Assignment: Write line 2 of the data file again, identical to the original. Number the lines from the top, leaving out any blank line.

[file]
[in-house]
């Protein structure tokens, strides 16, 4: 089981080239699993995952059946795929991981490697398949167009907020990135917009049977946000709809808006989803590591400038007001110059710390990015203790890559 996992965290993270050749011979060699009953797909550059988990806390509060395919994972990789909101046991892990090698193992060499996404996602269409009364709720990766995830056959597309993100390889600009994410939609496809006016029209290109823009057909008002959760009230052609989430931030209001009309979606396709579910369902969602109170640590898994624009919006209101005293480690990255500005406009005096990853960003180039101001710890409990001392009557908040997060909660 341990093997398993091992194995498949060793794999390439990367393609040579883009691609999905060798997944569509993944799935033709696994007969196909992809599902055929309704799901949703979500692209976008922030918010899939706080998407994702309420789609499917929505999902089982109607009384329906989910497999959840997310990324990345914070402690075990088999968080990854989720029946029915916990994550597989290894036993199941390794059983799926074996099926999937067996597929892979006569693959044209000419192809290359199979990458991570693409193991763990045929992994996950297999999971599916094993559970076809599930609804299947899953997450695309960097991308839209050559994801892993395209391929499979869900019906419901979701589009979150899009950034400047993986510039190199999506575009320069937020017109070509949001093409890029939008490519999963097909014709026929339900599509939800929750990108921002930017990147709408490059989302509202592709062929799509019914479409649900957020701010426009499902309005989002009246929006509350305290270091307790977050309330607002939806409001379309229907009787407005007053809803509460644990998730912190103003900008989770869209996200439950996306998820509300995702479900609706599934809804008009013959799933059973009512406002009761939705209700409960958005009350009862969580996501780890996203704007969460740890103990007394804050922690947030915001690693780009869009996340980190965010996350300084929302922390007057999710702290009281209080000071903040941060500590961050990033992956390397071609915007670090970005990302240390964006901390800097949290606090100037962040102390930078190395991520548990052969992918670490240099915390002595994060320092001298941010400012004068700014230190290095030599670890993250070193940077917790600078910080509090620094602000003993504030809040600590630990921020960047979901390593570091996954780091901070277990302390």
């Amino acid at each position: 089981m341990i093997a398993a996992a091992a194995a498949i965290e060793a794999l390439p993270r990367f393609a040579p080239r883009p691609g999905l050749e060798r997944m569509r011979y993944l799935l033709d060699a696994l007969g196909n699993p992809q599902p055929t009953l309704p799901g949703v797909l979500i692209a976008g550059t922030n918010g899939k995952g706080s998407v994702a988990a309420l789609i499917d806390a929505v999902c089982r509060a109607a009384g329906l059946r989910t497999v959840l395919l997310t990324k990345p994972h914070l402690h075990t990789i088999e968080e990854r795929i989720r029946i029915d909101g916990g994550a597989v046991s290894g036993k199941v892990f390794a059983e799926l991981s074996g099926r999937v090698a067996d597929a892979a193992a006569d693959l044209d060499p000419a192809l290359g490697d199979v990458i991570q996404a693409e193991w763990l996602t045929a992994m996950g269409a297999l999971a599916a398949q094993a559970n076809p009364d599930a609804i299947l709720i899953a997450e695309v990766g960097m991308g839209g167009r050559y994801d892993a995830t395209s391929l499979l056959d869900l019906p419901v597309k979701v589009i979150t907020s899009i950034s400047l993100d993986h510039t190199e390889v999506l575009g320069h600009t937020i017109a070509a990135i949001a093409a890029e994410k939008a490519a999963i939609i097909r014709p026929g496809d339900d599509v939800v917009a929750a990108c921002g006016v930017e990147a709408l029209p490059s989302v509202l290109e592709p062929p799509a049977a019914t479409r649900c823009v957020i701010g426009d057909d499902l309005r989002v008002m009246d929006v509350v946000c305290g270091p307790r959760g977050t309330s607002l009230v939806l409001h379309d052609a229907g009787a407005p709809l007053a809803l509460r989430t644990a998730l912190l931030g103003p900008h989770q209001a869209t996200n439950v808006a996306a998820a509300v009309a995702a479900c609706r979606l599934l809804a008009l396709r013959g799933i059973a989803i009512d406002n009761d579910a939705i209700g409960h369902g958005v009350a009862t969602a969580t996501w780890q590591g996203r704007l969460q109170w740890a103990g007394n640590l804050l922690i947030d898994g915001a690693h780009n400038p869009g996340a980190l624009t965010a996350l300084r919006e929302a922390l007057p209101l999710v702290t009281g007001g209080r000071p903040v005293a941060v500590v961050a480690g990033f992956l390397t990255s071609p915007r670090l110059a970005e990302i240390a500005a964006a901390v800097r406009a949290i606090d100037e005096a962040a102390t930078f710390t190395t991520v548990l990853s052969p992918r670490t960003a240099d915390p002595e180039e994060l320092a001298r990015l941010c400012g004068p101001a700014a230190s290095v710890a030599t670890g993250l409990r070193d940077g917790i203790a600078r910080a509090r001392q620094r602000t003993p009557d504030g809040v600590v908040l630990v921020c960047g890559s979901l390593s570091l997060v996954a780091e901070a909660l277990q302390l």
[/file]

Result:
């Protein structure tokens, strides 16, 4: 089981080239699993995952059946795929991981490697398949167009907020990135917009049977946000709809808006989803590591400038007001110059710390990015203790890559 996992965290993270050749011979060699009953797909550059988990806390509060395919994972990789909101046991892990090698193992060499996404996602269409009364709720990766995830056959597309993100390889600009994410939609496809006016029209290109823009057909008002959760009230052609989430931030209001009309979606396709579910369902969602109170640590898994624009919006209101005293480690990255500005406009005096990853960003180039101001710890409990001392009557908040997060909660 341990093997398993091992194995498949060793794999390439990367393609040579883009691609999905060798997944569509993944799935033709696994007969196909992809599902055929309704799901949703979500692209976008922030918010899939706080998407994702309420789609499917929505999902089982109607009384329906989910497999959840997310990324990345914070402690075990088999968080990854989720029946029915916990994550597989290894036993199941390794059983799926074996099926999937067996597929892979006569693959044209000419192809290359199979990458991570693409193991763990045929992994996950297999999971599916094993559970076809599930609804299947899953997450695309960097991308839209050559994801892993395209391929499979869900019906419901979701589009979150899009950034400047993986510039190199999506575009320069937020017109070509949001093409890029939008490519999963097909014709026929339900599509939800929750990108921002930017990147709408490059989302509202592709062929799509019914479409649900957020701010426009499902309005989002009246929006509350305290270091307790977050309330607002939806409001379309229907009787407005007053809803509460644990998730912190103003900008989770869209996200439950996306998820509300995702479900609706599934809804008009013959799933059973009512406002009761939705209700409960958005009350009862969580996501780890996203704007969460740890103990007394804050922690947030915001690693780009869009996340980190965010996350300084929302922390007057999710702290009281209080000071903040941060500590961050990033992956390397071609915007670090970005990302240390964006901390800097949290606090100037962040102390930078190395991520548990052969992918670490240099915390002595994060320092001298941010400012004068700014230190290095030599670890993250070193940077917790600078910080509090620094602000003993504030809040600590630990921020960047979901390593570091996954780091901070277990302390």